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Miles Between: Miles Davis 1961-1963

As the 1960s began Miles Davis entered a period of transition, first trying to find a saxophonist to replace John Coltrane and then a new rhythm section.

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In the late 1950s and the mid-1960s trumpeter Miles Davis led what are sometimes referred to as the “two great quintets”—the first featuring saxophonist John Coltrane, the second including saxophonist Wayne Shorter, pianist Herbie Hancock, bassist Ron Carter, and drummer Tony Williams. In the years between these two quintets, Davis employed half a dozen saxophonists, attempted a followup to his previous masterpieces with arranger Gil Evans, and battled increasing physical difficulties. On this edition of Night Lights we explore the music of those years as Davis evolved towards the second great quintet.

A Driven, Hardbop Groove

As the 1960s began, Davis found himself in a period of transition. Saxophonists John Coltrane and Cannonball Adderley and pianist Bill Evans, key members of the group who’d made the landmark album Kind Of Blue, had moved on. Davis was flourishing financially, having purchased a five-story townhouse in Manhattan, and he had recently married dancer Frances Taylor, who appeared, at Davis’ insistence, on the cover for his new LP Someday My Prince Will Come. He was the subject of an admiring profile in Ebony Magazine, titled “Miles Davis: Evil Genius of Jazz,” and Esquire had included him in their round-up of “Best-Dressed Men.” Most importantly, for fifteen years Davis had often been at the forefront of evolving trends in jazz—-playing with bebop progenitor Charlie Parker in the mid-1940s, taking charge of the influential Birth of the Cool sessions, laying down notable hardbop sides in the early-to-mid 1950s, creating a series of orchestral jazz masterpieces with arranger Gil Evans, and leading the movement towards modal jazz, in which scales rather than chords were used to create solos and harmonic frameworks, with both Kind Of Blue and its predecessor, Milestones.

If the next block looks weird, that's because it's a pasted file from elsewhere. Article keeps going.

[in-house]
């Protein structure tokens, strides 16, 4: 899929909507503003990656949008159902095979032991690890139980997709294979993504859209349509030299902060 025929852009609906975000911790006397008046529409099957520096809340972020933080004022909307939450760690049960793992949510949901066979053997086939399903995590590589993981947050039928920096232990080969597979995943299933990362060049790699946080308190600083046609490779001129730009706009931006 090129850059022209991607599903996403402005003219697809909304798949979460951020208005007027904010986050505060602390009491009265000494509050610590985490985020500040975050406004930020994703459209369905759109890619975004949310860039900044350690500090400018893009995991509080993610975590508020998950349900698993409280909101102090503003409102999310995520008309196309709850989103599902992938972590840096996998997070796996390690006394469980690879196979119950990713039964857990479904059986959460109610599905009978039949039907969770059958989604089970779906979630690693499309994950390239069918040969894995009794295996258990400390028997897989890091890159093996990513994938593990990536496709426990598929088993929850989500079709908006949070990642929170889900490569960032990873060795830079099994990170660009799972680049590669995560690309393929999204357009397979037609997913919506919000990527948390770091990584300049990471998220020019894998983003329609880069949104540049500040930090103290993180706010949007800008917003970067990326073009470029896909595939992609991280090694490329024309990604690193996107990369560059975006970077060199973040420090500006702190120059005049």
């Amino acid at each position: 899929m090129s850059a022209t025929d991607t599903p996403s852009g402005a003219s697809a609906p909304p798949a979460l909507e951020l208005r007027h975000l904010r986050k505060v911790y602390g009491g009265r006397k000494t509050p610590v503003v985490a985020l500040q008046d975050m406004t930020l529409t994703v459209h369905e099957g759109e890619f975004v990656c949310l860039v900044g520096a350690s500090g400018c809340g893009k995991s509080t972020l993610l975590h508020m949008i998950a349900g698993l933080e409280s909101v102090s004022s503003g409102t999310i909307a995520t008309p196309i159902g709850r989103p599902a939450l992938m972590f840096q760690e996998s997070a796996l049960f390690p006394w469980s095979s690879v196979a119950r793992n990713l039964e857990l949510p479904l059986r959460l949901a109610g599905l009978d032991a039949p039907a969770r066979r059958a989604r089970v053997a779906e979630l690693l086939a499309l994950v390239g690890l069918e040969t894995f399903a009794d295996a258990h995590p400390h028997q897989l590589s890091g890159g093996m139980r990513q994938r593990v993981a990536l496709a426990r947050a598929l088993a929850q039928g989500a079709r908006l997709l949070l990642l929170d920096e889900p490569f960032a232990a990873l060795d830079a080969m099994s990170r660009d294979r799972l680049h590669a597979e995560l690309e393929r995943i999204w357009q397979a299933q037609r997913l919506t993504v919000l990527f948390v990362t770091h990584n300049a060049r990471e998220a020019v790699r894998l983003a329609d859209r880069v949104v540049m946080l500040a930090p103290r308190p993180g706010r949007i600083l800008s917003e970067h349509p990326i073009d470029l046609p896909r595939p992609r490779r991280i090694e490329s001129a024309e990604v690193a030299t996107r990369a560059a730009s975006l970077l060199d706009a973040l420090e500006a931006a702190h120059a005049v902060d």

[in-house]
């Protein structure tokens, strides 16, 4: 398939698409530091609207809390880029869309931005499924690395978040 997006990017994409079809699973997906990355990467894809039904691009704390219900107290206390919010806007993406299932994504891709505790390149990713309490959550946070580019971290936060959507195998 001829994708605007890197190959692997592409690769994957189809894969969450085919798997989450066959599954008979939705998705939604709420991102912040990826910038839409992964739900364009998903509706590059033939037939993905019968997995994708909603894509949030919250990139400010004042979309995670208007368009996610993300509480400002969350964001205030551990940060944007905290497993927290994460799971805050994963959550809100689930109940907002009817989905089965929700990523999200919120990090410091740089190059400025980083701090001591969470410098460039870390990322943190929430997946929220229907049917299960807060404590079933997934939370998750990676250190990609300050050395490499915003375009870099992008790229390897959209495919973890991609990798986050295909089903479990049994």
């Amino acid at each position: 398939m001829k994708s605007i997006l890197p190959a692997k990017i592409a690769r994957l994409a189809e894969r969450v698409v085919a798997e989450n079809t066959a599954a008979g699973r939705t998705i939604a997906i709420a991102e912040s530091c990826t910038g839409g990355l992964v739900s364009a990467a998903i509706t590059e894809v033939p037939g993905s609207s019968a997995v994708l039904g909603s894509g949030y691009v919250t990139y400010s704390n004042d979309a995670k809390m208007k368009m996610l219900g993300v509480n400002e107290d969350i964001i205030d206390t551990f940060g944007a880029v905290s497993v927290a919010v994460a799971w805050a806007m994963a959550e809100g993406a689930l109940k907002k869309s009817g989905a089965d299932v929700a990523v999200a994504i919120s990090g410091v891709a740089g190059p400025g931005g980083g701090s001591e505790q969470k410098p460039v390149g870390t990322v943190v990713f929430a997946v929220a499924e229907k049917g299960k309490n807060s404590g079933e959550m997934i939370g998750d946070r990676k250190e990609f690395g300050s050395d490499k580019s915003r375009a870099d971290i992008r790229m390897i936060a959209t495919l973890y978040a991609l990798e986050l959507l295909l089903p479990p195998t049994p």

But challenges were on the horizon for Davis, as he confronted health problems, the death of his father in 1962, and the influence of a jazz movement that he hadn’t led and didn’t care for—the avant-garde. He was also a proud black artist operating in the racism-laden world of early 1960s America, with all of the frustations, indignities, and hazards that that entailed, including a beating that he’d received at the hands of a policeman outside New York City’s Birdland nightclub in 1959.